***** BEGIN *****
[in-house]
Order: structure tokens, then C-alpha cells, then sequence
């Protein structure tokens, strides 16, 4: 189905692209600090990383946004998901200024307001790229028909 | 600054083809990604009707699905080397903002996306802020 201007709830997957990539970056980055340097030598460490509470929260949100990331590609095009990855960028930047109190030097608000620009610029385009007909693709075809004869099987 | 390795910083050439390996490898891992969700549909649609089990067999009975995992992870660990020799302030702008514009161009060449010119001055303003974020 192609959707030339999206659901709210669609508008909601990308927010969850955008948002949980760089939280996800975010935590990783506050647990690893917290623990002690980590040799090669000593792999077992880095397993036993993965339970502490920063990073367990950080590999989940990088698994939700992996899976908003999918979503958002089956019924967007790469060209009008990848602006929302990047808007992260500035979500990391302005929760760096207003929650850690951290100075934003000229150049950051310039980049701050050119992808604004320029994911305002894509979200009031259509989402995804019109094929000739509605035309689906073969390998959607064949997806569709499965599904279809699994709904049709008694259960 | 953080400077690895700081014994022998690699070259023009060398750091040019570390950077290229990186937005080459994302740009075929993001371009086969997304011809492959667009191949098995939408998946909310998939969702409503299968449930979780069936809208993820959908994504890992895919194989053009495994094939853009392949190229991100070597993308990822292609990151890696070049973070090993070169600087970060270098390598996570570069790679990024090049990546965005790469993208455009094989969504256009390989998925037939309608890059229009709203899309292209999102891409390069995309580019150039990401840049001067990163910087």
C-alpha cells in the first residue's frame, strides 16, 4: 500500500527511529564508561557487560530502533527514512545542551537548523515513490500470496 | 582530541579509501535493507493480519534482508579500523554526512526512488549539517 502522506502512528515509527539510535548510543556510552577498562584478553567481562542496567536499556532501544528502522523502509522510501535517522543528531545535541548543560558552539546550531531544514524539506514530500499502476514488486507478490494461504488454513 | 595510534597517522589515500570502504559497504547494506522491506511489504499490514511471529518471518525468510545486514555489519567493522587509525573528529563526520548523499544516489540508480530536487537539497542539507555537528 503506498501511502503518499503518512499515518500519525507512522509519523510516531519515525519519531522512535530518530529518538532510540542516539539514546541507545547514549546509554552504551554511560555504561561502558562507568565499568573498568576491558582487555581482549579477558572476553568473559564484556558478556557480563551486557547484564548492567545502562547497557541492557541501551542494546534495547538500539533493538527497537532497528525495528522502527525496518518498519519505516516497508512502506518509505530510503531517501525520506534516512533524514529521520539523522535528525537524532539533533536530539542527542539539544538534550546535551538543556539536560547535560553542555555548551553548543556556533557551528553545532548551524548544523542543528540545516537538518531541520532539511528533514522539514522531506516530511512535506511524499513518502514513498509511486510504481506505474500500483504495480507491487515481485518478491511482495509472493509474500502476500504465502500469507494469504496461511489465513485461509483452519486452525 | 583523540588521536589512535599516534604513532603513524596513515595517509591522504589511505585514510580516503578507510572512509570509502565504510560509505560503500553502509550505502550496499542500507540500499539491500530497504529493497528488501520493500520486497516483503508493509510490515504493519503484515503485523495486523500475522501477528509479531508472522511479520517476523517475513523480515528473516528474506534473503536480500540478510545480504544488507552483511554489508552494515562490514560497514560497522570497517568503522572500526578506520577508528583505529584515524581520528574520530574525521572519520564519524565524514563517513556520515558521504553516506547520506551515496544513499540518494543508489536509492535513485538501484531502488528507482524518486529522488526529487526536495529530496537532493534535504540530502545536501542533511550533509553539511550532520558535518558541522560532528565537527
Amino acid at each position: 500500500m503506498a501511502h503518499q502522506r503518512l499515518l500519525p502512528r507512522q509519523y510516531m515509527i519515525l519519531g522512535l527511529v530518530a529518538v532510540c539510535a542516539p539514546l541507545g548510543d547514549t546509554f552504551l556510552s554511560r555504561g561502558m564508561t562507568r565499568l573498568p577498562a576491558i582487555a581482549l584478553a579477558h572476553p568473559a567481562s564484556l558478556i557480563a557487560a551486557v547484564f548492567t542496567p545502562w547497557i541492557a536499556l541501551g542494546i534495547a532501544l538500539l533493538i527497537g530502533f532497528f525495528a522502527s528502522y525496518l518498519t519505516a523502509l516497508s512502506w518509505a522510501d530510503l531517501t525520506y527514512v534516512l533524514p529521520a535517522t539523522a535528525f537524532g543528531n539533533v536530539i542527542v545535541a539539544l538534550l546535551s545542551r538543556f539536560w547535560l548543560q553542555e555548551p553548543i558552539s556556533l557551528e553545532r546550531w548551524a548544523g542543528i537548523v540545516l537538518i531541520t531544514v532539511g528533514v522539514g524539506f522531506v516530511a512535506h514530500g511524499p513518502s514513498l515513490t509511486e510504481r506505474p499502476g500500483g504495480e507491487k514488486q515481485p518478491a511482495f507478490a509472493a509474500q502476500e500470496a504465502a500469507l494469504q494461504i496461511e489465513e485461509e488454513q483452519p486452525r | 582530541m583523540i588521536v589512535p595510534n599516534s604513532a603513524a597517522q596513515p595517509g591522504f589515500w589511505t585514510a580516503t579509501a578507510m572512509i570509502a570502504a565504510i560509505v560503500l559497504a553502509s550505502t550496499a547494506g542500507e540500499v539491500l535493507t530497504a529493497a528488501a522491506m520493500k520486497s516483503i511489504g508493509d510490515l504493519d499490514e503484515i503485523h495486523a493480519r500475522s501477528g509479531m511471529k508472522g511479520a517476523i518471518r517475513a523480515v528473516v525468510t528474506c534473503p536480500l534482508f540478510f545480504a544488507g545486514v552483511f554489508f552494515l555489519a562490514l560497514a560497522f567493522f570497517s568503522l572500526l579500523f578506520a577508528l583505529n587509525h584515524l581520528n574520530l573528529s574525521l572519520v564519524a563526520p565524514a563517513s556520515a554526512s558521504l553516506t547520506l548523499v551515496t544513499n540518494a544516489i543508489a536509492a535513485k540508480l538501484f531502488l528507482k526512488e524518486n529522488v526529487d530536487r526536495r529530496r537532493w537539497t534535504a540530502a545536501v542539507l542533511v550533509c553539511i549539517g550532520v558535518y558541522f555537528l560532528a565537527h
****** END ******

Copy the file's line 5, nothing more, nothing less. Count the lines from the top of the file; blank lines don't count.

Amino acid at each position: 500500500m503506498a501511502h503518499q502522506r503518512l499515518l500519525p502512528r507512522q509519523y510516531m515509527i519515525l519519531g522512535l527511529v530518530a529518538v532510540c539510535a542516539p539514546l541507545g548510543d547514549t546509554f552504551l556510552s554511560r555504561g561502558m564508561t562507568r565499568l573498568p577498562a576491558i582487555a581482549l584478553a579477558h572476553p568473559a567481562s564484556l558478556i557480563a557487560a551486557v547484564f548492567t542496567p545502562w547497557i541492557a536499556l541501551g542494546i534495547a532501544l538500539l533493538i527497537g530502533f532497528f525495528a522502527s528502522y525496518l518498519t519505516a523502509l516497508s512502506w518509505a522510501d530510503l531517501t525520506y527514512v534516512l533524514p529521520a535517522t539523522a535528525f537524532g543528531n539533533v536530539i542527542v545535541a539539544l538534550l546535551s545542551r538543556f539536560w547535560l548543560q553542555e555548551p553548543i558552539s556556533l557551528e553545532r546550531w548551524a548544523g542543528i537548523v540545516l537538518i531541520t531544514v532539511g528533514v522539514g524539506f522531506v516530511a512535506h514530500g511524499p513518502s514513498l515513490t509511486e510504481r506505474p499502476g500500483g504495480e507491487k514488486q515481485p518478491a511482495f507478490a509472493a509474500q502476500e500470496a504465502a500469507l494469504q494461504i496461511e489465513e485461509e488454513q483452519p486452525r | 582530541m583523540i588521536v589512535p595510534n599516534s604513532a603513524a597517522q596513515p595517509g591522504f589515500w589511505t585514510a580516503t579509501a578507510m572512509i570509502a570502504a565504510i560509505v560503500l559497504a553502509s550505502t550496499a547494506g542500507e540500499v539491500l535493507t530497504a529493497a528488501a522491506m520493500k520486497s516483503i511489504g508493509d510490515l504493519d499490514e503484515i503485523h495486523a493480519r500475522s501477528g509479531m511471529k508472522g511479520a517476523i518471518r517475513a523480515v528473516v525468510t528474506c534473503p536480500l534482508f540478510f545480504a544488507g545486514v552483511f554489508f552494515l555489519a562490514l560497514a560497522f567493522f570497517s568503522l572500526l579500523f578506520a577508528l583505529n587509525h584515524l581520528n574520530l573528529s574525521l572519520v564519524a563526520p565524514a563517513s556520515a554526512s558521504l553516506t547520506l548523499v551515496t544513499n540518494a544516489i543508489a536509492a535513485k540508480l538501484f531502488l528507482k526512488e524518486n529522488v526529487d530536487r526536495r529530496r537532493w537539497t534535504a540530502a545536501v542539507l542533511v550533509c553539511i549539517g550532520v558535518y558541522f555537528l560532528a565537527h